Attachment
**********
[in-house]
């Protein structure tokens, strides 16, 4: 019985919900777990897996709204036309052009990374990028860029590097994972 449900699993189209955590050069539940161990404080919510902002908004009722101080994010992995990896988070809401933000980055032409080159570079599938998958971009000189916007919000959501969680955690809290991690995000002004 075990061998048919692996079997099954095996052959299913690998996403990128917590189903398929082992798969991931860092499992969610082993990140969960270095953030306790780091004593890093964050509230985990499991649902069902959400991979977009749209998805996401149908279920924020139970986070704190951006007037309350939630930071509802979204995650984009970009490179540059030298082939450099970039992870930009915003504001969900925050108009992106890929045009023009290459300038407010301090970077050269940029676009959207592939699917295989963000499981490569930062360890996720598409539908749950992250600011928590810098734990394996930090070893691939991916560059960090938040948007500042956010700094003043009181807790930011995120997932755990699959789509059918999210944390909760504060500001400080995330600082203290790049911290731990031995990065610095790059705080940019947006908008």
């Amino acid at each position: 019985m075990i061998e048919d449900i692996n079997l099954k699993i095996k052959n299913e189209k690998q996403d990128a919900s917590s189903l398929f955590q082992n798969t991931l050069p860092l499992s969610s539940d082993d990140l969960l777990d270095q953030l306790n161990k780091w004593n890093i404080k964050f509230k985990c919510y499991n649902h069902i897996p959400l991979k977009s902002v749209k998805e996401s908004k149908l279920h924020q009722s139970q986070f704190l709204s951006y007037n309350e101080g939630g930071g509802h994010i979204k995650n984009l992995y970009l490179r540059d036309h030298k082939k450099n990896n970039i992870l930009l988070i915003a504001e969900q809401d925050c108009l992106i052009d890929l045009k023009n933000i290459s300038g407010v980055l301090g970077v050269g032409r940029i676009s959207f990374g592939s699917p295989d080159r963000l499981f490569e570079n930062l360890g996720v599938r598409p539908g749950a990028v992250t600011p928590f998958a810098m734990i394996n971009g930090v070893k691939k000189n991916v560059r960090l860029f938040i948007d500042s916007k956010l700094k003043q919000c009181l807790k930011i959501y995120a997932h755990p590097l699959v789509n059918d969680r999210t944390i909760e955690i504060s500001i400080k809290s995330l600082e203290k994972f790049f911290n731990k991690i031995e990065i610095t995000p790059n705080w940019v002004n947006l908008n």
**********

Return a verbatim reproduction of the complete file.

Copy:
[in-house]
């Protein structure tokens, strides 16, 4: 019985919900777990897996709204036309052009990374990028860029590097994972 449900699993189209955590050069539940161990404080919510902002908004009722101080994010992995990896988070809401933000980055032409080159570079599938998958971009000189916007919000959501969680955690809290991690995000002004 075990061998048919692996079997099954095996052959299913690998996403990128917590189903398929082992798969991931860092499992969610082993990140969960270095953030306790780091004593890093964050509230985990499991649902069902959400991979977009749209998805996401149908279920924020139970986070704190951006007037309350939630930071509802979204995650984009970009490179540059030298082939450099970039992870930009915003504001969900925050108009992106890929045009023009290459300038407010301090970077050269940029676009959207592939699917295989963000499981490569930062360890996720598409539908749950992250600011928590810098734990394996930090070893691939991916560059960090938040948007500042956010700094003043009181807790930011995120997932755990699959789509059918999210944390909760504060500001400080995330600082203290790049911290731990031995990065610095790059705080940019947006908008």
């Amino acid at each position: 019985m075990i061998e048919d449900i692996n079997l099954k699993i095996k052959n299913e189209k690998q996403d990128a919900s917590s189903l398929f955590q082992n798969t991931l050069p860092l499992s969610s539940d082993d990140l969960l777990d270095q953030l306790n161990k780091w004593n890093i404080k964050f509230k985990c919510y499991n649902h069902i897996p959400l991979k977009s902002v749209k998805e996401s908004k149908l279920h924020q009722s139970q986070f704190l709204s951006y007037n309350e101080g939630g930071g509802h994010i979204k995650n984009l992995y970009l490179r540059d036309h030298k082939k450099n990896n970039i992870l930009l988070i915003a504001e969900q809401d925050c108009l992106i052009d890929l045009k023009n933000i290459s300038g407010v980055l301090g970077v050269g032409r940029i676009s959207f990374g592939s699917p295989d080159r963000l499981f490569e570079n930062l360890g996720v599938r598409p539908g749950a990028v992250t600011p928590f998958a810098m734990i394996n971009g930090v070893k691939k000189n991916v560059r960090l860029f938040i948007d500042s916007k956010l700094k003043q919000c009181l807790k930011i959501y995120a997932h755990p590097l699959v789509n059918d969680r999210t944390i909760e955690i504060s500001i400080k809290s995330l600082e203290k994972f790049f911290n731990k991690i031995e990065i610095t995000p790059n705080w940019v002004n947006l908008n």